If you haven’t personally met Phyllis Sudman, Director of Client Services at eBay Enterprise (seen in the orange dress in the center of the photo), you may have seen her on the TODAY Show or CNN. She was featured on these shows talking about a foundation that she runs called Simon’s Fund.
Simon’s Fund, which provides free heart screening, was launched after Phyllis’ infant son, Simon, passed away from sudden cardiac arrest. In the following interviews, Phyllis discusses the foundation, what she has learned running it and the tremendous support she has received from her colleagues.
Please tell us about your son Simon and how you came to launch Simon’s Fund.
Simon was a seemingly healthy baby boy. He scored eight and nine on his APGAR test and was average for height and weight. He smiled for the first time at 47 days, and died in his sleep fifty days later.
The first prognosis was SIDS, but that just means "we don't know why your baby died."
Fortunately, our pediatrician was wiser than most and she told us to get our hearts checked. As a result, I was diagnosed with a heart condition called Long QT Syndrome that can cause sudden cardiac arrest. It is also responsible for up to 15 percent of all SIDS deaths.
We learned quickly that sudden cardiac isn't just an adult thing. It happens to kids in the classroom, and more commonly, kids on the playing fields.
That's when we decided that to provide free heart screenings for students because the medical community wasn't doing it.
What is Simon’s Fund focused on?
Simon's Fund is focused on three things: raising awareness about conditions that lead to sudden cardiac arrest and death in children through advocacy and marketing campaigns; preventing sudden cardiac arrest in children through free heart screenings; and promoting research through the development of a national youth cardiac registry. The registry will be launched this fall.
Do any memorable experiences from your time running the fund come to mind?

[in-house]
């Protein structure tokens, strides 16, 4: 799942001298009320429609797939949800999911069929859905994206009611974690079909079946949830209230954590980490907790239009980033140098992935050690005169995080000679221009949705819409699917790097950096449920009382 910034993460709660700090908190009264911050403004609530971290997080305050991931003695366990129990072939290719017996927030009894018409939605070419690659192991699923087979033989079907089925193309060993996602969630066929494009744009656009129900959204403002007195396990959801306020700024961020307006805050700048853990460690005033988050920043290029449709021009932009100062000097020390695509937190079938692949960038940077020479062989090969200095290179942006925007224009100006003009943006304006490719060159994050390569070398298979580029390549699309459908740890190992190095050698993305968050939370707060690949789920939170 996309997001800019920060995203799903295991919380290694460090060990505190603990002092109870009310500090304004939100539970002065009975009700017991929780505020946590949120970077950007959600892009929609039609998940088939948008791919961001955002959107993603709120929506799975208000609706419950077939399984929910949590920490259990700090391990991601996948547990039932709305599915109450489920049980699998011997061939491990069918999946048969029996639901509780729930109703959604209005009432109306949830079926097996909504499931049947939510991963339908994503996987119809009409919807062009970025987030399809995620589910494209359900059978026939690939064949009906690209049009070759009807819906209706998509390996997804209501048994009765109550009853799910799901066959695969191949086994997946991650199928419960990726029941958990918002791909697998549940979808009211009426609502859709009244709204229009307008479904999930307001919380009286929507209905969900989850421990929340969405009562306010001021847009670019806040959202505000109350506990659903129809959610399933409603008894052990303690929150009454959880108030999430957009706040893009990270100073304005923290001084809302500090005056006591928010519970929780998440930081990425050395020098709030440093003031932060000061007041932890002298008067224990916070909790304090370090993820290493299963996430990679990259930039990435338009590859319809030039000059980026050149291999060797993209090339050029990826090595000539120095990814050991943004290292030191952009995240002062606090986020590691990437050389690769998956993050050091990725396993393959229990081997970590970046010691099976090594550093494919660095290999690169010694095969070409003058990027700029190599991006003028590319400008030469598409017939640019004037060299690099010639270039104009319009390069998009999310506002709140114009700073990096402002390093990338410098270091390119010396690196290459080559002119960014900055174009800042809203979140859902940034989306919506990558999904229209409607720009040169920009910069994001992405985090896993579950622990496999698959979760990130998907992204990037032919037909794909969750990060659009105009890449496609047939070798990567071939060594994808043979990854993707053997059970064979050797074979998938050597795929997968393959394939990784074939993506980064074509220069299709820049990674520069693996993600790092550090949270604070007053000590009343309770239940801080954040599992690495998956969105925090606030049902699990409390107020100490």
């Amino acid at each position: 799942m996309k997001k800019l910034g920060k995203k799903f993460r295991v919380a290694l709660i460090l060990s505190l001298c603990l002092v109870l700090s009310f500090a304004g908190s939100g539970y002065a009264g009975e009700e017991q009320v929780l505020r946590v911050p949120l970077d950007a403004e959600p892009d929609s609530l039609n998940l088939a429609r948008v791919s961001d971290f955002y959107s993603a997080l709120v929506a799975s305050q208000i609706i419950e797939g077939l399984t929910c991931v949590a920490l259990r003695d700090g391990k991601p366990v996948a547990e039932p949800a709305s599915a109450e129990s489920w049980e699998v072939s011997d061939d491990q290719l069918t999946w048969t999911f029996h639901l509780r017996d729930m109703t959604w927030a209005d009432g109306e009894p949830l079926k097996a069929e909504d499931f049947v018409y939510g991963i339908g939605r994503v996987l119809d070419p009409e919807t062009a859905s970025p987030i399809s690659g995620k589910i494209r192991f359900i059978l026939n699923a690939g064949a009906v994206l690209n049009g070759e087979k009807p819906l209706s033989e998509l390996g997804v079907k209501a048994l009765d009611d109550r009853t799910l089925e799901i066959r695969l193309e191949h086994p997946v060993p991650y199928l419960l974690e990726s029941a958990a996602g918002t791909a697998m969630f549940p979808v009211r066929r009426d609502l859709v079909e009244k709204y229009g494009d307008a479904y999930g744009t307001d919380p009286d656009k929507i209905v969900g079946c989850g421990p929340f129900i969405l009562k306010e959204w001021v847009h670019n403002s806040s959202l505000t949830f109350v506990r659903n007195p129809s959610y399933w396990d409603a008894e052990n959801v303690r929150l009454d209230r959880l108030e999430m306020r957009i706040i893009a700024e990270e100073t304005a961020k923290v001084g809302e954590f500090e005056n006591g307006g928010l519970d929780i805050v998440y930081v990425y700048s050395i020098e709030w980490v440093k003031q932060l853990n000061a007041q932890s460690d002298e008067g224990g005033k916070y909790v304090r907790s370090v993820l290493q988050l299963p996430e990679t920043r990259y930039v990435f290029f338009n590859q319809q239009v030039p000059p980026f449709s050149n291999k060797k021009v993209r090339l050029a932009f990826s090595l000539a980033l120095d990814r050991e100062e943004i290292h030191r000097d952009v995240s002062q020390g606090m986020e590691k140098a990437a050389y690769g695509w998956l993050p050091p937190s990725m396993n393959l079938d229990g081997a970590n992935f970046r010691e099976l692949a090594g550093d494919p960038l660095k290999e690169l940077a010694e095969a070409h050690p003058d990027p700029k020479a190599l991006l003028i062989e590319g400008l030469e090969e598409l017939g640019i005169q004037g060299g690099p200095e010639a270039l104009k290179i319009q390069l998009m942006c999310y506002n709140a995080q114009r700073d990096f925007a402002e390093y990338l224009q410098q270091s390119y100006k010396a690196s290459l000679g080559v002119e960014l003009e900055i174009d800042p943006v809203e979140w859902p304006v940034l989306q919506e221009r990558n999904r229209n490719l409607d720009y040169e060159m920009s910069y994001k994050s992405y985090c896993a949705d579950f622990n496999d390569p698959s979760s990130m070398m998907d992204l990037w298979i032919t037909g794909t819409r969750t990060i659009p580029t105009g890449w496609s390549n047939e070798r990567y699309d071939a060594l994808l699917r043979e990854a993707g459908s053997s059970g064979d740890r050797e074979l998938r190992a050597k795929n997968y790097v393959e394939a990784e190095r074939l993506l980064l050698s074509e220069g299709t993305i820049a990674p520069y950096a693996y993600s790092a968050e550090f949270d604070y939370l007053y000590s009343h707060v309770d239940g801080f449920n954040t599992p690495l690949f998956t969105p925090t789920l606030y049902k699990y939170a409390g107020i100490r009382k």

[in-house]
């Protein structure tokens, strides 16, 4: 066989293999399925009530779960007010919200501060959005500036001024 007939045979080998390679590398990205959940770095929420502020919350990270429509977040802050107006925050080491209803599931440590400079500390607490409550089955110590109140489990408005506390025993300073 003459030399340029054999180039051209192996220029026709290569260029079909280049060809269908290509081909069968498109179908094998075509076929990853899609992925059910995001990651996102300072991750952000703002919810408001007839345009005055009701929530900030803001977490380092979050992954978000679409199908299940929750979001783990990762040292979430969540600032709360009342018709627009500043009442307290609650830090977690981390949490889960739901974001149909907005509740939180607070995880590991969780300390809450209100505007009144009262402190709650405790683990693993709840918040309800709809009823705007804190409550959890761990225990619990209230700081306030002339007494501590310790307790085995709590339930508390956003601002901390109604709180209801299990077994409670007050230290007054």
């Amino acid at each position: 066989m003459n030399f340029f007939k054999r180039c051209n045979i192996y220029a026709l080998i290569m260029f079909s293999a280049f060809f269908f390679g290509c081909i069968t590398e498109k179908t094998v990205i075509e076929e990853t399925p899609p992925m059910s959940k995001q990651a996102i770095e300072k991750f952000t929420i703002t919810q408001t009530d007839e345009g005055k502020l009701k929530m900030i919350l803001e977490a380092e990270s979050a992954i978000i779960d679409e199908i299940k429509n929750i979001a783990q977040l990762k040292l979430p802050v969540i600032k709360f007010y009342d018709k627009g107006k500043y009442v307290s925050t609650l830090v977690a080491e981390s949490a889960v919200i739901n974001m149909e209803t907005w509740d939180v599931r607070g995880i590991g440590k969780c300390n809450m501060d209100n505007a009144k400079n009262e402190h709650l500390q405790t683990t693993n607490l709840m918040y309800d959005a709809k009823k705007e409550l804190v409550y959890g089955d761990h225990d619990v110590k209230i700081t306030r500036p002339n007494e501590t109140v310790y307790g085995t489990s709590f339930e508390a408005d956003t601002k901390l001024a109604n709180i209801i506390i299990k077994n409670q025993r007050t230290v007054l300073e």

There are many memorable experiences, but they are trumped by the memorable encounters. The Fund has been behind the passage of the Sudden Cardiac Arrest Prevention Act in five states. There are more states coming.
We have screened almost 10,000 students, helping to identify heart conditions in about 70 students.
However, the people we've met and the stories we've heard along the way have really made this journey extremely meaningful. We are changing lives and making sure that another family does not have to go through what we did.
Has your work with eBay Enterprise helped your efforts in running Simon’s Fund?
eBay Enterprise has been a tremendous supporter of Simon's Fund. We've received a grant toward heart screenings.
More importantly, I've been so touched by the actions of my colleagues. At our last gala in February, there were forty-nine people from eBay Enterprise in attendance. That level of support blows me away.
What advice would you give to people considering launching a charitable cause?
I think that launching a charitable cause requires the right blend of passion and sense. Passion is contagious. It gets people to care about your cause.
However, too much passion can turn people away. Sense is needed to make rationale and strategic choices. It helps deploy the passion in the right places. Nevertheless, too much sense can dilute the passion and diminish the impact. It is a balancing act.
Editor’s Note: You can find more information on Simon’s Fund here.